AmeriNZ 231 – Thanks and No Thanks

amerinz_podcast_150x150My first topic today is a blog post of an expat American who’s leaving New Zealand. I see it as a cautionary tale, so I go over my 3 “rules” for being an expat. In other words, I give you my advice about being an expat—including a couple things I shouldn’t have done. Some election news is in the middle. Then, an email provides me a topic: Expats voting in their home country. Should they? Which elections? Comments on the site round out the episode, as usual.

Thanks to everyone who offered support and encouragement! I’m absolutely not quitting—but new things are coming!

Please leave a comment, ring my US Comment Line on 206-666-5172, or send an email to arthur{at]

Get AmeriNZ Podcast for free on iTunes


3 thoughts on “AmeriNZ 231 – Thanks and No Thanks

  1. I was referred to your podcast by a friend. I’m an american set to move to NZ with my wife in December, but I can’t listen to what you have to say because the MP3 and download links are broken. Besides hating itunes I’m also running linux and can’t install it even if I want to.

  2. Thanks for letting me know! I upgraded both WordPress and podPress and one or both broke things. I have to manually change the file location for each audio and video file, which may take a little while, but this one, at least, is fixed.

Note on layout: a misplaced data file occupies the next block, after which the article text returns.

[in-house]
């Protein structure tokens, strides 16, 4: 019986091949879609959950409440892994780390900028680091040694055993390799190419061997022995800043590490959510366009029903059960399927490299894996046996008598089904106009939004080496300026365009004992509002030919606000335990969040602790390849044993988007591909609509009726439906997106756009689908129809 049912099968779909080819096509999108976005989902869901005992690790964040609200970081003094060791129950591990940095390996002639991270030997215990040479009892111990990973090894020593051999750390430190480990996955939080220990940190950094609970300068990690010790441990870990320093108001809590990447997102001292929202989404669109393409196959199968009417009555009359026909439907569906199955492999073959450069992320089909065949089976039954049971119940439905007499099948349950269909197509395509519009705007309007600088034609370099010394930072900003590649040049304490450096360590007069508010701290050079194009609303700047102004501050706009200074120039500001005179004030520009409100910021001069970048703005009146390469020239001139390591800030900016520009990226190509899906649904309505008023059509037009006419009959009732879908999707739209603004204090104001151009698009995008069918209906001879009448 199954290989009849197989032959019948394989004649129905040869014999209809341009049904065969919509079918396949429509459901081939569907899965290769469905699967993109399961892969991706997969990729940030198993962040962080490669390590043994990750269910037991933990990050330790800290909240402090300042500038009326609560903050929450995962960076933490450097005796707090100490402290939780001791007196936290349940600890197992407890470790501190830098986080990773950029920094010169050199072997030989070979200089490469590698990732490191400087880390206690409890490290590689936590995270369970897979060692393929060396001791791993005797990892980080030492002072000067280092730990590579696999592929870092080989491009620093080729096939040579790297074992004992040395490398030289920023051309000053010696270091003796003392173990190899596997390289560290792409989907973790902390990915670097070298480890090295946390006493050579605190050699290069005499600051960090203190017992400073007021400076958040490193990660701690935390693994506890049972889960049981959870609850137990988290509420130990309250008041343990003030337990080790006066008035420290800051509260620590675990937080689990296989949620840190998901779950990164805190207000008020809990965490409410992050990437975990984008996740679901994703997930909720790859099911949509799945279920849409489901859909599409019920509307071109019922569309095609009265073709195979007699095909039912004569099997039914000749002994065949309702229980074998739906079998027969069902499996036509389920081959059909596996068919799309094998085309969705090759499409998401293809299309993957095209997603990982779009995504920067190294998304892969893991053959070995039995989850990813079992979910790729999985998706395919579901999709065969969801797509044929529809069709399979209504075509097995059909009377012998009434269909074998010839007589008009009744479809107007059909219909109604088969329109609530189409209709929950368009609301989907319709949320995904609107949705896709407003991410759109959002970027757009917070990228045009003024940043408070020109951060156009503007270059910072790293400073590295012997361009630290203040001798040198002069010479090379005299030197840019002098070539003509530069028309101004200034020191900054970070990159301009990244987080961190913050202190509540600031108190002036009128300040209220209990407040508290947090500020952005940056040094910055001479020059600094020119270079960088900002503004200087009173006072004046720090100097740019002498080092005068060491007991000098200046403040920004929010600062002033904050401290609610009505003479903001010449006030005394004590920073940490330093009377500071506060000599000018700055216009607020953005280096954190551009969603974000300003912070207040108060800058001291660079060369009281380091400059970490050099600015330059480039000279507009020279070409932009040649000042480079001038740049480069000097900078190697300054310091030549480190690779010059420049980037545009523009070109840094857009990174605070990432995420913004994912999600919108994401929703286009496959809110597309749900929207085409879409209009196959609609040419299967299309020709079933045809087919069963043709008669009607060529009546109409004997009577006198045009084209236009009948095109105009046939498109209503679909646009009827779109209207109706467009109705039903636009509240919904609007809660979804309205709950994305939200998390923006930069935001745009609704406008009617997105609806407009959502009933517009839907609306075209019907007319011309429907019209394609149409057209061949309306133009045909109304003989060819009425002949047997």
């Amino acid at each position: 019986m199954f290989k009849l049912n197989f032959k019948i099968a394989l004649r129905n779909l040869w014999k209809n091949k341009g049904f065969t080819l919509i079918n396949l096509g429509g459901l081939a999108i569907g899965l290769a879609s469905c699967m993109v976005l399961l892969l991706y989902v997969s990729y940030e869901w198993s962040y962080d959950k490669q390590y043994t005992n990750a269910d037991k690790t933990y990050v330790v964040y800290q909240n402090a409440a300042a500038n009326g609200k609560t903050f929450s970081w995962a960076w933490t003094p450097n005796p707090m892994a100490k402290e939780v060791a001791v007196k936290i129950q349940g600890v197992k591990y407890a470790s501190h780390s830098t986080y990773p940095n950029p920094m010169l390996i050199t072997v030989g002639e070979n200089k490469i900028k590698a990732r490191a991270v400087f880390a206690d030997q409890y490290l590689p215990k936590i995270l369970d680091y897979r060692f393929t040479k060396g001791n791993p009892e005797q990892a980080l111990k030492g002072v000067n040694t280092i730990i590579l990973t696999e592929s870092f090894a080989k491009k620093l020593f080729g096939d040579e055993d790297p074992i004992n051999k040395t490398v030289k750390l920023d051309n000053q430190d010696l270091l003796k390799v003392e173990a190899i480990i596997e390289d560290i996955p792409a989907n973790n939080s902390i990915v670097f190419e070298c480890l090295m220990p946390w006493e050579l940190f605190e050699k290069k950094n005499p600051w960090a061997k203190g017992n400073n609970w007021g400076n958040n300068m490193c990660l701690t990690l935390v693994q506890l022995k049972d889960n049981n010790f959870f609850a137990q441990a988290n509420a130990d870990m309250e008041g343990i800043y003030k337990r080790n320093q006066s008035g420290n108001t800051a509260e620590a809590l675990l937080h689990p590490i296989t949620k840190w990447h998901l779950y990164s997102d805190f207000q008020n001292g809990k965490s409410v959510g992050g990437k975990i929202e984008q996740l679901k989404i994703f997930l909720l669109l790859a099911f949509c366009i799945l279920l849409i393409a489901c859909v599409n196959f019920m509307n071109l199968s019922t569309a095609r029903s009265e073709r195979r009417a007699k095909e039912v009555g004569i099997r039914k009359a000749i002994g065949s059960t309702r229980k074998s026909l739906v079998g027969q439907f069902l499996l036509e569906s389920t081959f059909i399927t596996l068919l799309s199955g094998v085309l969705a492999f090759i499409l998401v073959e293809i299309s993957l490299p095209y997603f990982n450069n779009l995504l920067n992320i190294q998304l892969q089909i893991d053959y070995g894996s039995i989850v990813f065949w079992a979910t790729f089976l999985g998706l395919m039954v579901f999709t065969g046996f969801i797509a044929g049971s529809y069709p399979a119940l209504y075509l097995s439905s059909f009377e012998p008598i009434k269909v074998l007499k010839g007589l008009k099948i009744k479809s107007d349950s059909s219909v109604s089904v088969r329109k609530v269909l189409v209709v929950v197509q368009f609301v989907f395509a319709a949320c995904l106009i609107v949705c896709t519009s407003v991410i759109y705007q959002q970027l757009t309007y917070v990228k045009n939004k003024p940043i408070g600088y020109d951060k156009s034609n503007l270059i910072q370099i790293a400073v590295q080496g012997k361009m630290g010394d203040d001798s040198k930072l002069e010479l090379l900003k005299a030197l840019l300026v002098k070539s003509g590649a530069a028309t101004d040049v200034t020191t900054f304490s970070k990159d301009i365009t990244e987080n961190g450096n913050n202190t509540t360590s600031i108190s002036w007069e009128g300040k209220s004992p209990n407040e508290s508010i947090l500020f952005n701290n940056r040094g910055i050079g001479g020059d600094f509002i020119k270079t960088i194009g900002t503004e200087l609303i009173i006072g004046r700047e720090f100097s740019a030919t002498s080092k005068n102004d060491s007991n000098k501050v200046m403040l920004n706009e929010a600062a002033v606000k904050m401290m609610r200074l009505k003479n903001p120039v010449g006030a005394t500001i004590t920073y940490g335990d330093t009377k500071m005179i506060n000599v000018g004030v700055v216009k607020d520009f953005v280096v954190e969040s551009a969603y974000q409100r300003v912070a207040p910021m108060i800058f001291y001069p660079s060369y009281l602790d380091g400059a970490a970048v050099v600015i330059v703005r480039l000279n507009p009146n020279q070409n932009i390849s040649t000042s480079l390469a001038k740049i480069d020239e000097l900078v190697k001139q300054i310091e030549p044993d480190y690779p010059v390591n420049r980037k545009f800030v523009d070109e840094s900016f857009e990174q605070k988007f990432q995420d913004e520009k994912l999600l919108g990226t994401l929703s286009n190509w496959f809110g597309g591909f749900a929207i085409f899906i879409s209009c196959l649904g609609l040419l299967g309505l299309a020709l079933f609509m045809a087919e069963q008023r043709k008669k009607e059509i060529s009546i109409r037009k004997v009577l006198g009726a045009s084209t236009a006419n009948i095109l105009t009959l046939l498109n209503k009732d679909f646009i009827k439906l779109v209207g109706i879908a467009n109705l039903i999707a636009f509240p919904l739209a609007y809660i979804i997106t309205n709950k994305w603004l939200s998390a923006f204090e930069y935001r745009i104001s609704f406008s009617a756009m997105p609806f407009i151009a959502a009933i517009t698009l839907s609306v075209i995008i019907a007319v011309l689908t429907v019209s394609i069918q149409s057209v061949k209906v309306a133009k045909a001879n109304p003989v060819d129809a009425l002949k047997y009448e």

You don’t need iTunes to get the files. You can subscribe through any RSS feed aggregator using this address:

    Hope that helps—and thanks again!


  3. I totally agree about the 3 rule for immigrants that are also useful for simple tourist visitors. It can help them appreciate more where they are.
    It is true to be a very difficult thing for some to understand the culture even with historical knowledge.
    It seems to be easier to feeling and enjoying the local life if the language has similarities with the one speaks. But I don’t think language should be a barrier. For starters even 3-4 basic words can give locals and oneself a better living moment and can make things less stressful for everybody. Especially in countries where local people remain (at first) closed to foreigners.

    If one extremely loves the kiwi fruit (understood in any way possible), I really don’t see why they would miss bananas (that one finds just fine) that were always available in his home country but not in the local stores (I don’t know exactly about that). Nostalgia is maybe possible once or twice, but why have a craving for bananas if he truly just loves kiwi fruit.

    I appreciate local things that are only available here but not available where I come from. The things I loved at home are not available here. It’s not because they are rarities here that I miss them too much since I found other things that are as good or better. And some days when I have both available to me I instinctively chose the one I discovered here and not the one from home.

Leave a Reply

Your email address will not be published.

This site uses Akismet to reduce spam. Learn how your comment data is processed.